Billy Sherrill

Dublin Core


Billy Sherrill


Phil Campbell, Franklin County, Country music, R&B music, Tammy Wynette, George Jones, Charlie Rich, Grand Ole Opry, Musicians Hall of fame, Country Music Hall of Fame, Alabama Music Hall of Fame


Billy Sherrill (November 5, 1936 - August 4, 2015)

If at any point during the mid-1960s to the mid-1980s you listened to a song by George Jones, Tammy Wynette, or Charlie Rich, chances are very good that song was either written, produced, or both, by Billy Sherrill. As just a songwriter alone, his influence is considerable. But when combined with his production prowess and his ability to find new talent and guide them towards music that fit their style of singing, Billy reaches legendary status in not just the country music world, but music in general and internationally. Billy Norris Sherrill was born on November 5, 1936, in the small rural town of Phil Campbell, Alabama. His father was an evangelist who Billy would often accompany on his revival tours, playing piano for the services. After playing with various jazz and blues bands in the South in his late teens to early twenties, Billy moved to Nashville in 1962, where he took on the job of managing the Nashville studios of Sam Phillips’ Sun Records. When Phillips sold those studios in 1963, Billy moved over as a producer to Epic Records, a division of Columbia Records, which, at the time, was recording mainly country artists out of its Nashville studios. Since Billy, despite having grown up in the south, had little exposure professionally to the country sound (his main areas of expertise being blues, jazz, and rock and roll), the sound that he did produce was a hybrid of country and pop, a forerunner of the “countrypolitan” sound that would soon move country music from a regional to a national and worldwide audience. It was also here at Epic that Billy became a major player in the country music scene. His first success was with David Houston, who recorded “Livin’ in a House Full of Love,” written by Billy and Glenn Sutton, in 1965. The song reached #3 on Billboard’s country chart in that same year. Houston’s next single, “Almost Persuaded,” also penned by Sherrill and Sutton, spent 9 weeks at #1 on the country charts in 1966, winning the Grammy for Best Country & Western song in 1967, the first of two that Billy would win as songwriter. It was at around this time that Billy met the singer with whom he would be most closely associated with, Tammy Wynette. Billy signed the former hairdresser to Epic after she auditioned for him, and changed her stage name from Wynette Byrd to Tammy Wynette, thinking it would be a better move for her career. From that time, she became Billy’s student and a recording artist for whom he would write some of her biggest songs, including “You’re Good Girl’s Gonna Go Bad,” “I Don’t Wanna Play House,” and her signature song, “Stand By Your Man.” In 1969, Wynette married George Jones, which led to a partnership between not only she and Jones, but also Billy and George. Producing such songs as “The Ceremony” (1972, written by Sherrill), “We’re Gonna Hold On” (1973), and “Golden Ring” (1976), Jones and Sherrill continued their collaboration long after George and Tammy divorced in 1975. In fact, while much of his commercial success came with Wynette, Billy’s relationship with Jones was the one that lasted the longest. Billy produced what would become Jones' signature song, “He Stopped Loving Her Today.” It was Jones’ first number one hit in over six years, and is the one credited with reviving a career that had begun to flounder due to issues related to his behavior and performances. During this same time period, Billy also worked with the third member of what could be called his “Blessed Triumvirate,” Charlie Rich. With songs such as “Behind Closed Doors” and “The Most Beautiful Girl,” (1973), co-written by Sherrill, a lifelong collaboration was born. While not always commercially successful, the music that Charlie Rich produced under Billy is considered to be The Silver Fox's best. The pinnacle of the partnership was when Sherrill won the 1975 Grammy for Best Country Song with Charlie Rich’s recording of “A Very Special Love Song.” The list of additional artists for whom Billy produced or wrote is a veritable Who’s Who of Music. At one time or another, Billy worked with Barbara Mandrell, Johnny Cash, Ray Charles, Andy Williams, Ray Conniff, and Elvis Costello. In 1980, Billy was named vice-president and executive producer of CBS/Nashville, retiring a few years later. Among the many awards and accolades afforded are countless CMA and AMA awards, and enshrinement in the Nashville Songwriters Hall of Fame (1984), the Alabama Music Hall of Fame (1995), the Musicians Hall of Fame (2008), and the Country Music Hall of Fame (2010). Billy Sherrill died on August 4, 2015.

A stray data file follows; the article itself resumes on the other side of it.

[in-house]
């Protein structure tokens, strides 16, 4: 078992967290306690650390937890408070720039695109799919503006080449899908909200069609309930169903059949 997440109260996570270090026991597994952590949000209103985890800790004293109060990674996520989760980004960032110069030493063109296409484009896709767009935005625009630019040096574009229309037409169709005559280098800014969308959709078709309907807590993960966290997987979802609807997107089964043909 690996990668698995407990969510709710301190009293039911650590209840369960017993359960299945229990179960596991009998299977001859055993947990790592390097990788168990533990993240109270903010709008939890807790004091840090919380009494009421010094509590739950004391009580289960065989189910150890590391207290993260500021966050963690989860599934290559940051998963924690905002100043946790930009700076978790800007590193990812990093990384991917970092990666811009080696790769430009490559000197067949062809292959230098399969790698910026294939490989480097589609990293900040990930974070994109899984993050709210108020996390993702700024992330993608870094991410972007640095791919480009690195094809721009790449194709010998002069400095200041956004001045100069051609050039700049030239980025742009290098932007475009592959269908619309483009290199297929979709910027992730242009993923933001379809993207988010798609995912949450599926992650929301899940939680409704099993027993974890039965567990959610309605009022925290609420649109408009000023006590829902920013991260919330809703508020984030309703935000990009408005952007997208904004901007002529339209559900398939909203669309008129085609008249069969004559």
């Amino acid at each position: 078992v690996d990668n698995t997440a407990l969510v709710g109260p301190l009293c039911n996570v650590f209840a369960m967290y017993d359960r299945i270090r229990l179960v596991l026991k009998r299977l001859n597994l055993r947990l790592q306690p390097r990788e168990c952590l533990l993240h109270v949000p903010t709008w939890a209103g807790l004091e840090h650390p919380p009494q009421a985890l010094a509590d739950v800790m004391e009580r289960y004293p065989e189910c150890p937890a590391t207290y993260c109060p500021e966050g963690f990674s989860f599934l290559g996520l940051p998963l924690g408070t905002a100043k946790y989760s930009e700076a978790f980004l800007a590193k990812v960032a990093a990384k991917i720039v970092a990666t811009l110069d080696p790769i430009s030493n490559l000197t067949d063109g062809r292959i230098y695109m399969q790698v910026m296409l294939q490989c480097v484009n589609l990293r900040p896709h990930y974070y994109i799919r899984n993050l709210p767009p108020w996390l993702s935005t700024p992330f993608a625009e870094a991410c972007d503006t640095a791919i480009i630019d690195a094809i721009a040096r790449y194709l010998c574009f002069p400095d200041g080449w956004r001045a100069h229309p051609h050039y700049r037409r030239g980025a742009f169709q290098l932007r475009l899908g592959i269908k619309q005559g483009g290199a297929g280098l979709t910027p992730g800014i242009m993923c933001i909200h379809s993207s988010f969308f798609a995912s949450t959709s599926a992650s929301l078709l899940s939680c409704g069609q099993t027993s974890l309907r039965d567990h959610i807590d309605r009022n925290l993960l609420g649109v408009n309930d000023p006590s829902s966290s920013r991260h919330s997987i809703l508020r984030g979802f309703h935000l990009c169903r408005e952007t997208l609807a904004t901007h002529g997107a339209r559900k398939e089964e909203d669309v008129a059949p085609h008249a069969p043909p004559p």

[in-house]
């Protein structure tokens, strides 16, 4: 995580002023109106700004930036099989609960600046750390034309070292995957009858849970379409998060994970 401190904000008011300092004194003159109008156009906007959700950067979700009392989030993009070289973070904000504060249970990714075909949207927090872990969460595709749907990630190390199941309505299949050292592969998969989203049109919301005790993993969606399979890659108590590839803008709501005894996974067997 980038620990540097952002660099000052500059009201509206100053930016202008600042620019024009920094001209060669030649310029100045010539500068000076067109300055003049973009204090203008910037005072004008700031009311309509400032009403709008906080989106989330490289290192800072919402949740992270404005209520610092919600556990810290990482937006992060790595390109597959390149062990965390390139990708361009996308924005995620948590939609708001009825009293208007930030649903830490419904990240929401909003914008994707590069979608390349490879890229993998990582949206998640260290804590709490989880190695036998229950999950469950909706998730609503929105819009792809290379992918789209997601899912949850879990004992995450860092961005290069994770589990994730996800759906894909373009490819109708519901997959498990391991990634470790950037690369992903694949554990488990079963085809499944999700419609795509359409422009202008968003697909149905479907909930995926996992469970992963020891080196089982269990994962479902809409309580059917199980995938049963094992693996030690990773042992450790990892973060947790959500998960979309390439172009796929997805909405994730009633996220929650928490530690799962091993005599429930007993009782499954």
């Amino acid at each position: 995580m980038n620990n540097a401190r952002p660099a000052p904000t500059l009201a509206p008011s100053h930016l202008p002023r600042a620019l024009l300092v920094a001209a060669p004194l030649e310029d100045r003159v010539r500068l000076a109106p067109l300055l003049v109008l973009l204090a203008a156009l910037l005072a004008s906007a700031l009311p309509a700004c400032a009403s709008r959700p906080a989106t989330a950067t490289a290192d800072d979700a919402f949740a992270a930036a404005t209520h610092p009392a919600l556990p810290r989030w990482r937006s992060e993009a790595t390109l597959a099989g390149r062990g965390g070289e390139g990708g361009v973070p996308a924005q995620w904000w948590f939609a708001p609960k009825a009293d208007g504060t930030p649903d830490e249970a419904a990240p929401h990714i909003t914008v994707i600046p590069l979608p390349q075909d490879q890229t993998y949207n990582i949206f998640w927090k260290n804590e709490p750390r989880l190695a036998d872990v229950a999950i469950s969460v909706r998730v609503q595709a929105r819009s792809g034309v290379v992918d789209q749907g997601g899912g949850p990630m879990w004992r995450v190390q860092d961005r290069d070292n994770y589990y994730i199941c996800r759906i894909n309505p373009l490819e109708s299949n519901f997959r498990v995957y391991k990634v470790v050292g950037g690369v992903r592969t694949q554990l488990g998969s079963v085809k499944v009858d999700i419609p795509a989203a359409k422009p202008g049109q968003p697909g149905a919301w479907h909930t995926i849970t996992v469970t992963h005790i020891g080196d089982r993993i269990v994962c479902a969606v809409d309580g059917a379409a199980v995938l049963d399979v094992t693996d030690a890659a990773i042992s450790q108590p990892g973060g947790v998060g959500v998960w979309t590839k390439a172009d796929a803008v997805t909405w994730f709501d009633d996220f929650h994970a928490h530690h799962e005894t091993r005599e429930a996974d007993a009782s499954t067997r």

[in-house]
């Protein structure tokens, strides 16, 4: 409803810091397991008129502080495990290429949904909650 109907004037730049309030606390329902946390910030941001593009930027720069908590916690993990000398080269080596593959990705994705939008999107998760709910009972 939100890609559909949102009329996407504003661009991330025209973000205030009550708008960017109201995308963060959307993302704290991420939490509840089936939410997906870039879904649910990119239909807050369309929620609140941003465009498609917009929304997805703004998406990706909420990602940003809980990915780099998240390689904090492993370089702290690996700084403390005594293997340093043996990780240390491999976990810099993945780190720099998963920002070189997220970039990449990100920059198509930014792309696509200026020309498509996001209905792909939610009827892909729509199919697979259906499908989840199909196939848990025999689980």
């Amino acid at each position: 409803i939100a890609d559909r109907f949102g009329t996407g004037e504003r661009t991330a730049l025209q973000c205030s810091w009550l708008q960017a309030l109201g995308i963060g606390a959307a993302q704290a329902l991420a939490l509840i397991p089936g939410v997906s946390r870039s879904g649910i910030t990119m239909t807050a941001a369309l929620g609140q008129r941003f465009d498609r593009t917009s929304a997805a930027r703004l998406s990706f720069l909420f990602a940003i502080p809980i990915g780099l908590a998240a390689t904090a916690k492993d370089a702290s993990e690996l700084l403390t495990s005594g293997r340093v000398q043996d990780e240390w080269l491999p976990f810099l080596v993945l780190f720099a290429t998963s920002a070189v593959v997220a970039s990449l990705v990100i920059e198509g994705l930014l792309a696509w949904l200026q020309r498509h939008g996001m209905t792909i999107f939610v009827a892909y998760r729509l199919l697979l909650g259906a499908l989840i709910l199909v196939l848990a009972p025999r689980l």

Watch & Listen:
"Stand By Your Man - Tammy Wynette"
"He Stopped Loving Her Today - George Jones"
"The Most Beautiful Girl - Charlie Rich"
"Rules of the Game - Billy Sherrill"
"Like Makin' Love - Billy Sherrill"


John Griffin, University of North Alabama


AMHOF Accessed December 2, 2016
Billy Sherrill Accessed December 2, 2016
Songs Accessed December 2, 2016
Billy Sherrill Dies Accessed December 2, 2016
Country Music HOF Accessed December 2, 2016

All images courtesy of Mr. George Lair and the Alabama Music Hall of Fame, unless otherwise noted.


Alabama Cultural Resource Survey




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